3D model of scubaprincess
The models were repaired and checked for printability.
Objective: To picture the regions of the heart from which the bioelectrical signal...Show more (wave of depolarisation) is originating and use this to better interpret an ECG readout.
Audiences: Medical students, AP biology students, anyone who has recently had an ECG and is interested in learning where each of the signals is coming from
Preparation: A basic understanding of heart anatomy and the conducting system of the heart
Steps: Print and look.
Results: This is meant to be used a tool during an introduction to ECG interpretation. The next step (and potential assessment of what they learned) would be for the students to look at a real trace and determine the electrical axis.
As a part of my training to become a medical doctor, I have been tasked with learning to read an Electrocardiogram (ECG). This is an essential part of every medical student's physiology exam and indeed, is one skill that you pretty much know that you will get to use once clinical training has begun. Therefore, it struck me as terribly strange and, quite frankly, irresponsible that it was taught so badly, as the ability to quickly diagnose and localise a heart attack or other pathological heart condition could mean the difference between life and death.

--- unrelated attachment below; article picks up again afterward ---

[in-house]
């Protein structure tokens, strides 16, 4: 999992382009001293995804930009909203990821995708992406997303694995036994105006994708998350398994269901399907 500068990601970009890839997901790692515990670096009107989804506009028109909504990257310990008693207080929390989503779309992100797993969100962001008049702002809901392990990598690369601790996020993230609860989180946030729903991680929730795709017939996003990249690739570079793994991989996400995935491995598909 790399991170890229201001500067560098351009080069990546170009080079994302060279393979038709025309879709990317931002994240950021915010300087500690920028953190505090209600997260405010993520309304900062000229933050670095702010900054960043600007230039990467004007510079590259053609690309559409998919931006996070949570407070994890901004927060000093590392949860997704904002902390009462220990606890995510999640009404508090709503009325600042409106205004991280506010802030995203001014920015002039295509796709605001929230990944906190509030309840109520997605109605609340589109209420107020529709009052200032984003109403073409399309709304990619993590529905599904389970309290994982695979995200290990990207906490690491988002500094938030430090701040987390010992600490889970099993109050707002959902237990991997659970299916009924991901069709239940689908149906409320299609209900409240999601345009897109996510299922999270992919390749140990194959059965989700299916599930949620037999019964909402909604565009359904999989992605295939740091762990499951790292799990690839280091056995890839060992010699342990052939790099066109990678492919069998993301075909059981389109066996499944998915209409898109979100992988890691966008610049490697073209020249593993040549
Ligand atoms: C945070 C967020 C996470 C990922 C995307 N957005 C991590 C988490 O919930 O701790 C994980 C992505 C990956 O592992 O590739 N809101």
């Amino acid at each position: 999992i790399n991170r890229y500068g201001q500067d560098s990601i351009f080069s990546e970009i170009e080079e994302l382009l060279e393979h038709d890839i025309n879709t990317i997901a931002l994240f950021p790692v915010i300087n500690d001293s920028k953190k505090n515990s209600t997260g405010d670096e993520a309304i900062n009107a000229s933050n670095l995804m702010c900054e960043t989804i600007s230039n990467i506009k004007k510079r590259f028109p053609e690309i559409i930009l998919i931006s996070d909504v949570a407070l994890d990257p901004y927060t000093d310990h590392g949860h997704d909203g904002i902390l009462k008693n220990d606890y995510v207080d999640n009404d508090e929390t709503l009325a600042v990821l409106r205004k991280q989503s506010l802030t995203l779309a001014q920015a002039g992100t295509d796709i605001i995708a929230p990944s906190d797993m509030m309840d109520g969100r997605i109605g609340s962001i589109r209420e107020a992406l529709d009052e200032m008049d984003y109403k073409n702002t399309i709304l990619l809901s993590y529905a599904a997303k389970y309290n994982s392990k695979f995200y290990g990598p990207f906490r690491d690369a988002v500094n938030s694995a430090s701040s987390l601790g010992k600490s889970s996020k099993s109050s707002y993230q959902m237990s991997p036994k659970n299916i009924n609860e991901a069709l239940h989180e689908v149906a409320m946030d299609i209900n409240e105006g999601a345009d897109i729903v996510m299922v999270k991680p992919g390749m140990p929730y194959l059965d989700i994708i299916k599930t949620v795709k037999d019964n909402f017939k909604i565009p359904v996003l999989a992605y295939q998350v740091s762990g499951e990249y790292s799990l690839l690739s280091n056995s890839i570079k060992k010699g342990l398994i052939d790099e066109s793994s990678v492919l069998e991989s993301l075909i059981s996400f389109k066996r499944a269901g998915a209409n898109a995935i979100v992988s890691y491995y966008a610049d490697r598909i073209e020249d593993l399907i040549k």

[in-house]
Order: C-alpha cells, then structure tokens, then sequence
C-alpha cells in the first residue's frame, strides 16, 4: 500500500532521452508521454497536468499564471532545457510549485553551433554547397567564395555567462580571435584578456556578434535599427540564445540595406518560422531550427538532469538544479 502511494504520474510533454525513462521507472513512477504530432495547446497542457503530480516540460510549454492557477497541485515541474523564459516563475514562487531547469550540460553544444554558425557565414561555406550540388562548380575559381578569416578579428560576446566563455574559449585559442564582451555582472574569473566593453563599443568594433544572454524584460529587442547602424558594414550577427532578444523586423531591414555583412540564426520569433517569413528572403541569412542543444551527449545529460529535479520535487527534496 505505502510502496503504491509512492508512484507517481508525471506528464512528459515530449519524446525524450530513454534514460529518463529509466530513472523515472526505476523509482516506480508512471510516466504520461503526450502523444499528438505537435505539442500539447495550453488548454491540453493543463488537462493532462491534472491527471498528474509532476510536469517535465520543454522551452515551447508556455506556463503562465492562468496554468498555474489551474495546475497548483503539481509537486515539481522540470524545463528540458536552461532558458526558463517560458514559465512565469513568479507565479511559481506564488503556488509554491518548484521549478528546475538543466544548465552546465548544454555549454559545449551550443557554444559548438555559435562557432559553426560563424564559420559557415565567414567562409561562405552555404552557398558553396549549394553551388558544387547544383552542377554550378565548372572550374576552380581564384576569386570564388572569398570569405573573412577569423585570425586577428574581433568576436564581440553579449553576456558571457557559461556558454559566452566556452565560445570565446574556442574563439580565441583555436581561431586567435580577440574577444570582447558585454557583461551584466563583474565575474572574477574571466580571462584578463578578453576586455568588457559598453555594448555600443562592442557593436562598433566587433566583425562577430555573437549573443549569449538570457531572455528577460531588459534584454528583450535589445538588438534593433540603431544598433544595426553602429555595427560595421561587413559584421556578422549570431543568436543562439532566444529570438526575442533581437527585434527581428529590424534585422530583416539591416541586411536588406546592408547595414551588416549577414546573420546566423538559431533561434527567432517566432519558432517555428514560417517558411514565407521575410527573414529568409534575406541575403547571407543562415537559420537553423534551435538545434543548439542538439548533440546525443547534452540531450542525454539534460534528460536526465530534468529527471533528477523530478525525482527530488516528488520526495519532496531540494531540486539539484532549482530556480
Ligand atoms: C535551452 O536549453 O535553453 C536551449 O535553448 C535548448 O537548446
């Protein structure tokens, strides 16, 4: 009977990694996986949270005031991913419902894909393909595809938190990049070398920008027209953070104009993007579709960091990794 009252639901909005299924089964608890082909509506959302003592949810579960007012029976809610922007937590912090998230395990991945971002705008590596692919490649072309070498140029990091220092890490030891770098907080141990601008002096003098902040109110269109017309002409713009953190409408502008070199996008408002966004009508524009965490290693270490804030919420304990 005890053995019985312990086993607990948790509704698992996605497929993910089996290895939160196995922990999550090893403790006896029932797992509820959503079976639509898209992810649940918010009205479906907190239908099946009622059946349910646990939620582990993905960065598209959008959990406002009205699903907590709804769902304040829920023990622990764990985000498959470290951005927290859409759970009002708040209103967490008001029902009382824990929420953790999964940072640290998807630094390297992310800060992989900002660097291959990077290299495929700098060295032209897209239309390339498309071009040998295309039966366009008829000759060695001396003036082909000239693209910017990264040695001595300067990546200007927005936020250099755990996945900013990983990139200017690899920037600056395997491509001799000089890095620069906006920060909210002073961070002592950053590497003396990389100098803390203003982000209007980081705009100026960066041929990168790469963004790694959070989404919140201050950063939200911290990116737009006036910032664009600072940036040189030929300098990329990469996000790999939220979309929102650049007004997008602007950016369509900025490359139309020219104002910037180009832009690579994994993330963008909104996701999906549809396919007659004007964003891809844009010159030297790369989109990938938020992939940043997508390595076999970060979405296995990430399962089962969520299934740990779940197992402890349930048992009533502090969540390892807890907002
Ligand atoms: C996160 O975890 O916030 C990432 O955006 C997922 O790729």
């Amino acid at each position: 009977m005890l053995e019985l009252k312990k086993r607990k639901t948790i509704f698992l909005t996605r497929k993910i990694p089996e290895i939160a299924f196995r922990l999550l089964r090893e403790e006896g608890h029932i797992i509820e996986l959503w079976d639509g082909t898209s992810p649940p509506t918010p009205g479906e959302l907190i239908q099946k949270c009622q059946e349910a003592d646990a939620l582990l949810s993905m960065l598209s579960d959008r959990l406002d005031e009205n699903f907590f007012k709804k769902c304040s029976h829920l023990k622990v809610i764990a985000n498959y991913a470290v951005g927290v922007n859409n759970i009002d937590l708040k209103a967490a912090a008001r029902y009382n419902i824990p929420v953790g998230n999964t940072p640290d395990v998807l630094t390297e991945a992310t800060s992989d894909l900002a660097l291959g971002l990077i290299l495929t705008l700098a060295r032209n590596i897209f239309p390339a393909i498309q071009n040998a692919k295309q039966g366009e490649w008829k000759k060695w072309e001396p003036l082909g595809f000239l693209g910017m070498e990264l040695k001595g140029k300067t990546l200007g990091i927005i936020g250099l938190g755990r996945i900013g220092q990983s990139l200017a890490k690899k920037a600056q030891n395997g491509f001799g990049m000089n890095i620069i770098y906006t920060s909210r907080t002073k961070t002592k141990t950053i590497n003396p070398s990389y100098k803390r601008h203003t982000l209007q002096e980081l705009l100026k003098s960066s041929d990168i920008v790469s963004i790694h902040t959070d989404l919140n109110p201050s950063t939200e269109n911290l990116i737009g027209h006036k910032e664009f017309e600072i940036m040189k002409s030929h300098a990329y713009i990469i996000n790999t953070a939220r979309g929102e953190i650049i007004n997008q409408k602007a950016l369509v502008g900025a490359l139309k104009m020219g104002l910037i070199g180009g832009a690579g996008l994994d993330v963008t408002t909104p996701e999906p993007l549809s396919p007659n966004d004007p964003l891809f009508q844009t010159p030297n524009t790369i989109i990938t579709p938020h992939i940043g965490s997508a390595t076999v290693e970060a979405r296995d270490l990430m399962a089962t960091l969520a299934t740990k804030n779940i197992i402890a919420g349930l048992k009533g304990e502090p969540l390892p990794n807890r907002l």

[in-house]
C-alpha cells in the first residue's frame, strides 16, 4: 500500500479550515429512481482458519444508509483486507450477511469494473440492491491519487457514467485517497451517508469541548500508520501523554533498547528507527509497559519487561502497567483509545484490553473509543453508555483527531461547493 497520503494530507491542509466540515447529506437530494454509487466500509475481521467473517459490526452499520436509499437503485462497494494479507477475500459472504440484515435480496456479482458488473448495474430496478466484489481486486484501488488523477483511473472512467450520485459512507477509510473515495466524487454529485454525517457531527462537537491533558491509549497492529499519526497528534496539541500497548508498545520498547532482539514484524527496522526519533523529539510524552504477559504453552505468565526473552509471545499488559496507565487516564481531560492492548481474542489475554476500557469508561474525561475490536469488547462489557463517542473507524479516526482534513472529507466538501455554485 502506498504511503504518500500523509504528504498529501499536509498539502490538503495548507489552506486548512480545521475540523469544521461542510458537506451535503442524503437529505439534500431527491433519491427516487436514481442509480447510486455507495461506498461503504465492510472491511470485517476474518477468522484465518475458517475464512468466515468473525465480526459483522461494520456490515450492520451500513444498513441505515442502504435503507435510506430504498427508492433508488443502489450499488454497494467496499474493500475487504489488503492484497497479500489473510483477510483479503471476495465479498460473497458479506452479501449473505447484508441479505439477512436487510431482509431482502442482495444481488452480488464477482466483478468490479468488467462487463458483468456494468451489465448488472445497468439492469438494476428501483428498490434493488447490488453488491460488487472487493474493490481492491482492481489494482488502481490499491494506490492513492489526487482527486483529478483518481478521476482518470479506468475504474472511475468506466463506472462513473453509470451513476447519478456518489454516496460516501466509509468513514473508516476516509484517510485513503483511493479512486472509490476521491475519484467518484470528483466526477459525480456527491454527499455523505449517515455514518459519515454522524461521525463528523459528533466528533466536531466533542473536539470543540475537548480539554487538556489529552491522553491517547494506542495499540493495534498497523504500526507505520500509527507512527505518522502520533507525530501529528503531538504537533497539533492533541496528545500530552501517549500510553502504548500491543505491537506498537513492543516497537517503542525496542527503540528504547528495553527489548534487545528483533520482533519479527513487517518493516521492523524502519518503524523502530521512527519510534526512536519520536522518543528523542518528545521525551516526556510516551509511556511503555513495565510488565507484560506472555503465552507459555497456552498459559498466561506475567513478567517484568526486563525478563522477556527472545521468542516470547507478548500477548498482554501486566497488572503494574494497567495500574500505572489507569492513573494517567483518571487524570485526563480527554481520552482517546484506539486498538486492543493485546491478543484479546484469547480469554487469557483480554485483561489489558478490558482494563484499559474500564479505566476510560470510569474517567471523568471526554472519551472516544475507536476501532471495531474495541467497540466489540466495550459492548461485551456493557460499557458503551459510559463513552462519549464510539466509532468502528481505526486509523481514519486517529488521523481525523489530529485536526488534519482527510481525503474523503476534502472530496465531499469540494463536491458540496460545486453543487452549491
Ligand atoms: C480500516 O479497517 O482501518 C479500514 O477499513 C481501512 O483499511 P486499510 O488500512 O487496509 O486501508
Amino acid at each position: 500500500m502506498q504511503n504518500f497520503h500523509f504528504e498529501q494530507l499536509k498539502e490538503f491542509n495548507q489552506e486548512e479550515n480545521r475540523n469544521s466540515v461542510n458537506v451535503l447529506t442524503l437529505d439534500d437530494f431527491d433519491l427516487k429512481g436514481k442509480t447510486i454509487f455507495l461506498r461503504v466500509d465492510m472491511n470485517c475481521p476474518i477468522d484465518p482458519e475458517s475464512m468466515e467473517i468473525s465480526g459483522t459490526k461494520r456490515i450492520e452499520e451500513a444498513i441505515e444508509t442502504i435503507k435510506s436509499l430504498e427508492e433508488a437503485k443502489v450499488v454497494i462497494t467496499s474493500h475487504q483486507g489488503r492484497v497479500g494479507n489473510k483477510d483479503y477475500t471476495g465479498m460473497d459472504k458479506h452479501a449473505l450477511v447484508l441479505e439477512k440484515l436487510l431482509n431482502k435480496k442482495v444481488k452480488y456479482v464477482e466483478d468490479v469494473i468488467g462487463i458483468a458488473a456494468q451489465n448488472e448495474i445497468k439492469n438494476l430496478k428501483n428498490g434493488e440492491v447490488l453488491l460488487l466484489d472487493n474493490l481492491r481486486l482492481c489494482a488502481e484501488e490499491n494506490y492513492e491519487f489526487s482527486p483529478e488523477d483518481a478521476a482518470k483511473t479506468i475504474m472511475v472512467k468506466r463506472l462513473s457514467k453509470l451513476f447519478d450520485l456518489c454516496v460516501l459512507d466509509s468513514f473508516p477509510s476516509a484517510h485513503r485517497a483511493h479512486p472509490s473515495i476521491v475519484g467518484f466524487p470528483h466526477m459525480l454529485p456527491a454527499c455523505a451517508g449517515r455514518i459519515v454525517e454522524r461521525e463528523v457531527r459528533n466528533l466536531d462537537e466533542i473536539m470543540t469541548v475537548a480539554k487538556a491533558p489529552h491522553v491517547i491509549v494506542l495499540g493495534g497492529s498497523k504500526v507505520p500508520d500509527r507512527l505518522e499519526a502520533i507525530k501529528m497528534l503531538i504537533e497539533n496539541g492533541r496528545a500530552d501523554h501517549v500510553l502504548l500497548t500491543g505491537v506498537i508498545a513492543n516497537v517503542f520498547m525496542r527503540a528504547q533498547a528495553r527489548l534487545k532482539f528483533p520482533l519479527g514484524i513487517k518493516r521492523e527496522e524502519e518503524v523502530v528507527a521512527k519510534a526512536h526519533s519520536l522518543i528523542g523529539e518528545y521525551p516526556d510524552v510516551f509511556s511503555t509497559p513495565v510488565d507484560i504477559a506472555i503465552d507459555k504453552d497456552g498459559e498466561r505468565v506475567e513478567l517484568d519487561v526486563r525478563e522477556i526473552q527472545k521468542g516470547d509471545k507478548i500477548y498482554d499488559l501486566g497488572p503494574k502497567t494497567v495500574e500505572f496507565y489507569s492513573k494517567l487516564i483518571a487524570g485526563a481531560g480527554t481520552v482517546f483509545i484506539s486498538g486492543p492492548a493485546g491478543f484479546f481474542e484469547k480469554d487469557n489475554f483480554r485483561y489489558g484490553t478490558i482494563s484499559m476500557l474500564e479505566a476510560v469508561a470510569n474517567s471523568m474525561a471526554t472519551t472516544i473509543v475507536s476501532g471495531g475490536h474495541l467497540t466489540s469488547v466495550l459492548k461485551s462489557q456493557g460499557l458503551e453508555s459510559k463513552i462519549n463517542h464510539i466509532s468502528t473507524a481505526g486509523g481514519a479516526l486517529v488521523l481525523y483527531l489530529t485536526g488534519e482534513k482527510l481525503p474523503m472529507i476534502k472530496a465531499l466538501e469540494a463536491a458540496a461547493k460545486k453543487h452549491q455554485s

All of the standard textbooks use the same empty phrases, the same 2D images showing the chest from the exact same frontal view. There are a plethora a Youtube videos but who has the time to search through them all to find one that will actually be useful (watching one on the topic takes roughly 15 minutes and what med student has that kind of time to spare?).
An ECG is a non-invasive technique that provides graphical representation of the electrical activity of the heart.
The ECG is a 2D trace on a piece of paper. Okay. But, my professors kept repeating that we have to imagine the electrical activity moving in 3D in order to understand what the different traces are telling you. There are typically 12 (sometimes just 6, sometimes 15, there could just be one) different traces originating from 9 different electrodes and 3 leads (Electrode = a physical terminus placed on the patient (either + or -); Lead = an imaginary axis created between electrodes with both a positive and negative terminus). The way you read it is you compare the different heights and orientations of the PQRS waves and use that to decide the direction in which the wave of depolarisation is travelling.
Still working on these; experimenting with what will make the model sturdy and printable without using exorbitant amounts of filament.